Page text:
Another excellent story from the Washington Post, on a problem — the fate of urban trees — that seems not as well studied as that of wild forests.
BERKELEY, Calif. — Everywhere he goes, Anthony Ambrose sees the dead and dying.
They haunt this city’s streets, the browning yards of stylish homes, the scenic grounds of the local University of California campus and dry roadway medians. They’re urban trees, thirsty for water as the state enters the fifth year of the worst drought in its history, and thousands are keeling over.
“It’s definitely not a good thing,” said Ambrose, a researcher at the university who studies forest ecosystems. “They’re not as visual, they’re not as pretty. Along the highway you see a lot of dead redwoods. I feel sorry for the trees.”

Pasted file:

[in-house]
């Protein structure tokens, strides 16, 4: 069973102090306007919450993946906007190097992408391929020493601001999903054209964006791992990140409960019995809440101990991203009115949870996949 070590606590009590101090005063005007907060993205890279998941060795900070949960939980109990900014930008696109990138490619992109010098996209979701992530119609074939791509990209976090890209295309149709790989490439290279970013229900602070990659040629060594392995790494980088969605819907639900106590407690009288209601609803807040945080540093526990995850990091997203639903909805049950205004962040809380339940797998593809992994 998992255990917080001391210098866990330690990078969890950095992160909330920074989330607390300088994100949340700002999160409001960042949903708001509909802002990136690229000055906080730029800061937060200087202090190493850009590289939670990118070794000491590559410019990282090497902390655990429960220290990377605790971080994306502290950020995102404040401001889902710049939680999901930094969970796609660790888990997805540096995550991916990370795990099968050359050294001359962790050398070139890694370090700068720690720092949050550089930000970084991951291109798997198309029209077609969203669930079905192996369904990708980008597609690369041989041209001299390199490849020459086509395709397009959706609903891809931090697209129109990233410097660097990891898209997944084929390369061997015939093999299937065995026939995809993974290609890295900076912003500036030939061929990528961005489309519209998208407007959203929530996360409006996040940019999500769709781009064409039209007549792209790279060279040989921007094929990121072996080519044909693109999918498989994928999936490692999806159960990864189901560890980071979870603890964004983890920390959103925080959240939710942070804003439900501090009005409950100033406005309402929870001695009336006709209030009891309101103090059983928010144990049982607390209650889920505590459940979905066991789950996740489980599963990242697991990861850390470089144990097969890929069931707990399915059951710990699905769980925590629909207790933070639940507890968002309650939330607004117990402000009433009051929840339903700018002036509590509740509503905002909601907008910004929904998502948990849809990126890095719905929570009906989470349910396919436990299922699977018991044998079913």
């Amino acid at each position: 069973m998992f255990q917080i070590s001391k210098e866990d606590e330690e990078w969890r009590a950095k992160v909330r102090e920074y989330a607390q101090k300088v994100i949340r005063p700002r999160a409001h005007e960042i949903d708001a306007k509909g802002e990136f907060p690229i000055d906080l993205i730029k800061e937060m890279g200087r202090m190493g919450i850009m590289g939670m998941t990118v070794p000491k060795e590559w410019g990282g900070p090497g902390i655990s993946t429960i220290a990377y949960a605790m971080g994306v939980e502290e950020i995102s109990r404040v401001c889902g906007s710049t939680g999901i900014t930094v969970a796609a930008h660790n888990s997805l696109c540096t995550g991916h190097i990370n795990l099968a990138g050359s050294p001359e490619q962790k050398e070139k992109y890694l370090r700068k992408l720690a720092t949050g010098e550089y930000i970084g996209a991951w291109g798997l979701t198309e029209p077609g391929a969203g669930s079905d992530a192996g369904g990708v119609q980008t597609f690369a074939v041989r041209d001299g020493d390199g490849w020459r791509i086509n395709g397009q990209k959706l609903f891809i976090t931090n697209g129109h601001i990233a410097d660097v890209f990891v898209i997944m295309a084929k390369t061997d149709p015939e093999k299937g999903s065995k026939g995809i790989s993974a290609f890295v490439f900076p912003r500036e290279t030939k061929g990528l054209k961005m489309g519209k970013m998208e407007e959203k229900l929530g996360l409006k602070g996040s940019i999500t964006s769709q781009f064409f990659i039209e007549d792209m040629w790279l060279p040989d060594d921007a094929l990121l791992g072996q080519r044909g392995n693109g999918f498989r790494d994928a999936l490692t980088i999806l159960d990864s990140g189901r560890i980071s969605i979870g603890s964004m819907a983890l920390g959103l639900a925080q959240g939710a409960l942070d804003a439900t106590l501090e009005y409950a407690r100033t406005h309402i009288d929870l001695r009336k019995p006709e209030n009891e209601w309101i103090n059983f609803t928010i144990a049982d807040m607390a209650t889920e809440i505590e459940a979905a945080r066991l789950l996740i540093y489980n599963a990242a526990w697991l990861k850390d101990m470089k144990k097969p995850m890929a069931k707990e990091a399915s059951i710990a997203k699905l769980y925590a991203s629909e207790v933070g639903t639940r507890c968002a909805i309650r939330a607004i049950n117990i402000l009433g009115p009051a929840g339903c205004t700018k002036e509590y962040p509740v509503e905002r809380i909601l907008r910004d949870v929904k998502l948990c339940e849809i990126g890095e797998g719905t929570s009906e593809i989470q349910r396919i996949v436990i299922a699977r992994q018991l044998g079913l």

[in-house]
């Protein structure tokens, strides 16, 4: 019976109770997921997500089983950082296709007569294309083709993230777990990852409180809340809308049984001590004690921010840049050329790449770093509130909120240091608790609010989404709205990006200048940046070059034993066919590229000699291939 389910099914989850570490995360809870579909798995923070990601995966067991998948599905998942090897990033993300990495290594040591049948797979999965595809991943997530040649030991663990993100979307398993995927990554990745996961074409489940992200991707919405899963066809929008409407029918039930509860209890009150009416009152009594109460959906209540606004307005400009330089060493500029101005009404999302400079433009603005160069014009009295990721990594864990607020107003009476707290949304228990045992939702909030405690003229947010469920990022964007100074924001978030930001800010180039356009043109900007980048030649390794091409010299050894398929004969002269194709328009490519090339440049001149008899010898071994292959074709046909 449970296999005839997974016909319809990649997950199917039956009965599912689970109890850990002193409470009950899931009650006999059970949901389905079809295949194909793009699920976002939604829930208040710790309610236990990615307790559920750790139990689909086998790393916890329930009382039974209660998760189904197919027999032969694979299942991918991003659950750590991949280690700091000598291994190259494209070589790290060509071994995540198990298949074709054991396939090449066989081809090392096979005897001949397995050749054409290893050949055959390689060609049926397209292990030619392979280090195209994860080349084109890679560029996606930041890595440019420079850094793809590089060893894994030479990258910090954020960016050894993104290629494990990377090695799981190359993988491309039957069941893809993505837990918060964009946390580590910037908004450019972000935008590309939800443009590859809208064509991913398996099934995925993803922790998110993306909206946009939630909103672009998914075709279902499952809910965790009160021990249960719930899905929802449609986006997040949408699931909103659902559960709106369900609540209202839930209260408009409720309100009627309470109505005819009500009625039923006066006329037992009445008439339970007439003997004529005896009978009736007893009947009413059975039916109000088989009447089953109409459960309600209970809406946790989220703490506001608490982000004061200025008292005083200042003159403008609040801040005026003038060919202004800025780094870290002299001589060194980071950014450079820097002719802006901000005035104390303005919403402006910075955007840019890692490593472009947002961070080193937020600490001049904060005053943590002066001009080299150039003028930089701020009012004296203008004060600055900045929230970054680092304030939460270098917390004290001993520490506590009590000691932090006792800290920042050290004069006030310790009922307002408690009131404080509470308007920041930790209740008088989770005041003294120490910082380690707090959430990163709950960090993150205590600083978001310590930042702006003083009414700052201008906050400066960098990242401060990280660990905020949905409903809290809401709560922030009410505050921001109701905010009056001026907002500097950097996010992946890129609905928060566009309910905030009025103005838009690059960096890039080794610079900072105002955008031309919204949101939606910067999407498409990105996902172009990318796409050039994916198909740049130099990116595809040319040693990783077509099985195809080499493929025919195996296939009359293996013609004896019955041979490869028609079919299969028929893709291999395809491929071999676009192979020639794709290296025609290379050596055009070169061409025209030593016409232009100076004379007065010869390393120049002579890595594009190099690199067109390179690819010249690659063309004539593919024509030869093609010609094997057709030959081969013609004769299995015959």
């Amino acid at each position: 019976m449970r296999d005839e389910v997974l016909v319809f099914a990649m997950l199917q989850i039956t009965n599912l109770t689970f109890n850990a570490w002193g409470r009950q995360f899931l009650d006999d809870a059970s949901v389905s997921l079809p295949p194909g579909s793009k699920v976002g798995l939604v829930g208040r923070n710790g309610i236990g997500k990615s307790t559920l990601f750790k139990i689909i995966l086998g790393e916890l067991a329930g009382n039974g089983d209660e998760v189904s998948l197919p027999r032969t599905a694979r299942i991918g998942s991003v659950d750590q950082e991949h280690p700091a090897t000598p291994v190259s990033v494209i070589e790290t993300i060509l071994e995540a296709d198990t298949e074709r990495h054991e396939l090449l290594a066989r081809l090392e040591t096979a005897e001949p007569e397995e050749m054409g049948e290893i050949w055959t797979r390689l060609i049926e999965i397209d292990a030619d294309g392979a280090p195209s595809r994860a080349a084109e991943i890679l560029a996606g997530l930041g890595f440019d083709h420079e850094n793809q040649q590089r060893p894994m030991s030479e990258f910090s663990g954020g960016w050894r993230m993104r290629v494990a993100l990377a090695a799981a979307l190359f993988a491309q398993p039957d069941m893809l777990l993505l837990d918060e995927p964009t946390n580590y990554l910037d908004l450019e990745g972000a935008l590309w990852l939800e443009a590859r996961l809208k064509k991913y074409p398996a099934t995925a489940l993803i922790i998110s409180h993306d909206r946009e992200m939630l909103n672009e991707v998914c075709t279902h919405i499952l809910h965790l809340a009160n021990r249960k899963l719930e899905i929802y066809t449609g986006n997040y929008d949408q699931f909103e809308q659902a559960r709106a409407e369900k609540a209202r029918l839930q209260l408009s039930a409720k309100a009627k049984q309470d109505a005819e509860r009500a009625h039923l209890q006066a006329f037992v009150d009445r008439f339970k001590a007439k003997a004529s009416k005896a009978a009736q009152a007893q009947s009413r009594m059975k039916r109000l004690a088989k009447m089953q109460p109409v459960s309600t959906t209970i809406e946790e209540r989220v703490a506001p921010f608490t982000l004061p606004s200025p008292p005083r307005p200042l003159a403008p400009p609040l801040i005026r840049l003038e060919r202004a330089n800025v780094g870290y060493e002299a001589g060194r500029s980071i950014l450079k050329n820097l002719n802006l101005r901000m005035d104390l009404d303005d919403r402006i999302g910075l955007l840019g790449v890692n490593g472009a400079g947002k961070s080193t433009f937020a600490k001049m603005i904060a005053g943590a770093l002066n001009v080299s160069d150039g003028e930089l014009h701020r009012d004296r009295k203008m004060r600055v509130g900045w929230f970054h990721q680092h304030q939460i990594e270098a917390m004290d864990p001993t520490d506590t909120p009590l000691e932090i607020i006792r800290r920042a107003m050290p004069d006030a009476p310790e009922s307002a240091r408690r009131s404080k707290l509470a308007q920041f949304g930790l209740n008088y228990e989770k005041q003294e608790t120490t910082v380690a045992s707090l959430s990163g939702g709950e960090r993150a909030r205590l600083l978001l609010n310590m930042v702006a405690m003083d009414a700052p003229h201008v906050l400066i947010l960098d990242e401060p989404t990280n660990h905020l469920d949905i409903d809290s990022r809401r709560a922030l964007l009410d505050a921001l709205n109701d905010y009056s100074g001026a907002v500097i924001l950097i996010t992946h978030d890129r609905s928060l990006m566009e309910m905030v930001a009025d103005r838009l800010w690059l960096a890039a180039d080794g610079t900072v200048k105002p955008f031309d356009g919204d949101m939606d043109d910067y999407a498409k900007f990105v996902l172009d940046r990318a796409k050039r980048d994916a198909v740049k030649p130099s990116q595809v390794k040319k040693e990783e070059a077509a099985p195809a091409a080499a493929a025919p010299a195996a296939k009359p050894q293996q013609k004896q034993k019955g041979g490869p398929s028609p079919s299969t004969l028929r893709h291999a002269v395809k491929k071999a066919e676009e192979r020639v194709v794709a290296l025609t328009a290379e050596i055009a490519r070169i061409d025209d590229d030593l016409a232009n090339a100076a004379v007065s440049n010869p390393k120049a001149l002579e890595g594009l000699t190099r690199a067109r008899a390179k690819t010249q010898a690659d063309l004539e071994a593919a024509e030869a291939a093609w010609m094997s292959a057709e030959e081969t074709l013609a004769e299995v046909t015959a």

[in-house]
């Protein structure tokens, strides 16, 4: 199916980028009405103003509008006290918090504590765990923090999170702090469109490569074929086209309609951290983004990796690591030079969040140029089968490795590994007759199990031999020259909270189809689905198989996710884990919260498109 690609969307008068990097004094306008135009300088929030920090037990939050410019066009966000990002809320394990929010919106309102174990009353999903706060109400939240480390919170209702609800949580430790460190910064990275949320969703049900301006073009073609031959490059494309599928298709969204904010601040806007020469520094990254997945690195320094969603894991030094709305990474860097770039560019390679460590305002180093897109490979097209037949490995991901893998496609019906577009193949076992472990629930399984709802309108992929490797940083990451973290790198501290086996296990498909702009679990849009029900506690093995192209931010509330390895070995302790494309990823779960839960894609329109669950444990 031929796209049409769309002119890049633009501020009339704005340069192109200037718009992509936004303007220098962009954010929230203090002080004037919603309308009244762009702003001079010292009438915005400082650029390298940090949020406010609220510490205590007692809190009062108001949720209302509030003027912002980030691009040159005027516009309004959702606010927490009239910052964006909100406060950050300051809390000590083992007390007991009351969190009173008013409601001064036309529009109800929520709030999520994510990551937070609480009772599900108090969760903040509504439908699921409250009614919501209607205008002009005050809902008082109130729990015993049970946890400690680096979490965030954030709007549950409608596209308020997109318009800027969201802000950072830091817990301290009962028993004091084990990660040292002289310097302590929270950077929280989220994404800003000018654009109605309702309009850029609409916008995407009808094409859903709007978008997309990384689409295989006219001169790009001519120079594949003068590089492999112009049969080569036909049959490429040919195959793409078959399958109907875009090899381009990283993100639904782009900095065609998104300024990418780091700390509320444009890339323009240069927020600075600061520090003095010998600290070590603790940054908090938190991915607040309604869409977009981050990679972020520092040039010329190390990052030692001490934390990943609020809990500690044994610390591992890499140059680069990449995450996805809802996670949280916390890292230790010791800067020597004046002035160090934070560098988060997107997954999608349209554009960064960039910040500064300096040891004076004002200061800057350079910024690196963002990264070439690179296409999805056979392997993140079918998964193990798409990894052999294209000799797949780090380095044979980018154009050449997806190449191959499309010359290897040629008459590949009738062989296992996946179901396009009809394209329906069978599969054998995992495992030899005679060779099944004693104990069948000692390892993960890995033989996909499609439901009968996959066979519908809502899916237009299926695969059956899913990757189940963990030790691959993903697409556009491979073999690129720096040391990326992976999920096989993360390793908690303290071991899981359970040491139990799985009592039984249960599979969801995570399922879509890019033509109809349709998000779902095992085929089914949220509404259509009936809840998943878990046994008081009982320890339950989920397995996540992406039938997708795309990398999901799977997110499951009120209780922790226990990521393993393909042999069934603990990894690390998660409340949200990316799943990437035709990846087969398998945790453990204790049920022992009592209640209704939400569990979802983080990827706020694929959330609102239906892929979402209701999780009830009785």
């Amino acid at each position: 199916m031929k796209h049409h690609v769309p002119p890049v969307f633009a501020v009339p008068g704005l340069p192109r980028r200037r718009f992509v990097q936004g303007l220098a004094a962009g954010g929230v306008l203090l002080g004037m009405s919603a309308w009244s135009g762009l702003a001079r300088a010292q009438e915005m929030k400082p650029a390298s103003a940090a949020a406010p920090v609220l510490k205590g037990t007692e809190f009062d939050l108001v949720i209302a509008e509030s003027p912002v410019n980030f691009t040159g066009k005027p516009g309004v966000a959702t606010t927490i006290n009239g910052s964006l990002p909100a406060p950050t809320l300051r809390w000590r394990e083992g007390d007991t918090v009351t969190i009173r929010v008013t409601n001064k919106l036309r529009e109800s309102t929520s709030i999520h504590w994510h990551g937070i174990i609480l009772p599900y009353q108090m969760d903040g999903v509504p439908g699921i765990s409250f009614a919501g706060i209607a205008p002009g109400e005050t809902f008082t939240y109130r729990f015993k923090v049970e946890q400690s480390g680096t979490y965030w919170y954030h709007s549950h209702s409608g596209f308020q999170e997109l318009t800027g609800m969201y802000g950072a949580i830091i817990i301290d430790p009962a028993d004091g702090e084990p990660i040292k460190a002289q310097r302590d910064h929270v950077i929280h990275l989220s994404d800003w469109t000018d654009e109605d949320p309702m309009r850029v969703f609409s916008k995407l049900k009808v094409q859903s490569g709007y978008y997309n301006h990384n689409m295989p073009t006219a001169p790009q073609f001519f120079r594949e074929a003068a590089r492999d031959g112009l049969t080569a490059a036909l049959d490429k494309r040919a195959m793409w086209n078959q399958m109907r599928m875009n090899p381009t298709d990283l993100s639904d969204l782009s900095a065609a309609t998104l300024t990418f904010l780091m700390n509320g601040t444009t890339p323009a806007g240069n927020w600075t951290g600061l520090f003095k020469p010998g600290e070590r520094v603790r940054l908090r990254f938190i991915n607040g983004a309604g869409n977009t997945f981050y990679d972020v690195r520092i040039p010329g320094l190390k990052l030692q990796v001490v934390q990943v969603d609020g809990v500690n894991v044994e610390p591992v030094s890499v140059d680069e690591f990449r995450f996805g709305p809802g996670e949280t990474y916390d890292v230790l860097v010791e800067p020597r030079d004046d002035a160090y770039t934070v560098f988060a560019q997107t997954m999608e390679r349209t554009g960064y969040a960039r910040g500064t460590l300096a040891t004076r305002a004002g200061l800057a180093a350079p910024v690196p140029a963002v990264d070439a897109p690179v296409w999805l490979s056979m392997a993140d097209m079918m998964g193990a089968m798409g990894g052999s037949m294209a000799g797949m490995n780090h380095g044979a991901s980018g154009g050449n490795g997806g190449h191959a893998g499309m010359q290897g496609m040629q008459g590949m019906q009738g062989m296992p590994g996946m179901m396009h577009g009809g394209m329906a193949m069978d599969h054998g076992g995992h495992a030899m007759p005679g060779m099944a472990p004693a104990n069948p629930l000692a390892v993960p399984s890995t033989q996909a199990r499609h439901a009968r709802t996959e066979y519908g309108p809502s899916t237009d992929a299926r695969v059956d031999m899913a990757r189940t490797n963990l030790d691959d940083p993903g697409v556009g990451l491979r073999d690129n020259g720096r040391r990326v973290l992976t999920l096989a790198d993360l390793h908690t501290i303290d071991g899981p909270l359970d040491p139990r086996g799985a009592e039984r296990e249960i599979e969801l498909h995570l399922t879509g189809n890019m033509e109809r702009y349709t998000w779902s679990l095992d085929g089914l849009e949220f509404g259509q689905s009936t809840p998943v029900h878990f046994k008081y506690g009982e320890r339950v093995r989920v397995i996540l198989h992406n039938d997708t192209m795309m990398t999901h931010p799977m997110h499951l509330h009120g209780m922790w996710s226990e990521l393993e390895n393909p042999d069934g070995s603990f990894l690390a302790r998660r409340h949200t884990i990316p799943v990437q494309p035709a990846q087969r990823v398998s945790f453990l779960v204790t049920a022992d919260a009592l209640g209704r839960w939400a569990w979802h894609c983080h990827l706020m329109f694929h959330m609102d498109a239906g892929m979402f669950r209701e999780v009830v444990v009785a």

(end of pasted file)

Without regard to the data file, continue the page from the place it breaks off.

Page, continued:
The story expands beyond that of urban trees to numerous other side effects of the drought, including urban waste water systems that aren’t getting enough use, and the cost of rebates for lawn removal, but it circles back to the heart-tugging of urban trees — which aren’t numbered. Need to ask TreePeople about that.
In the meantime: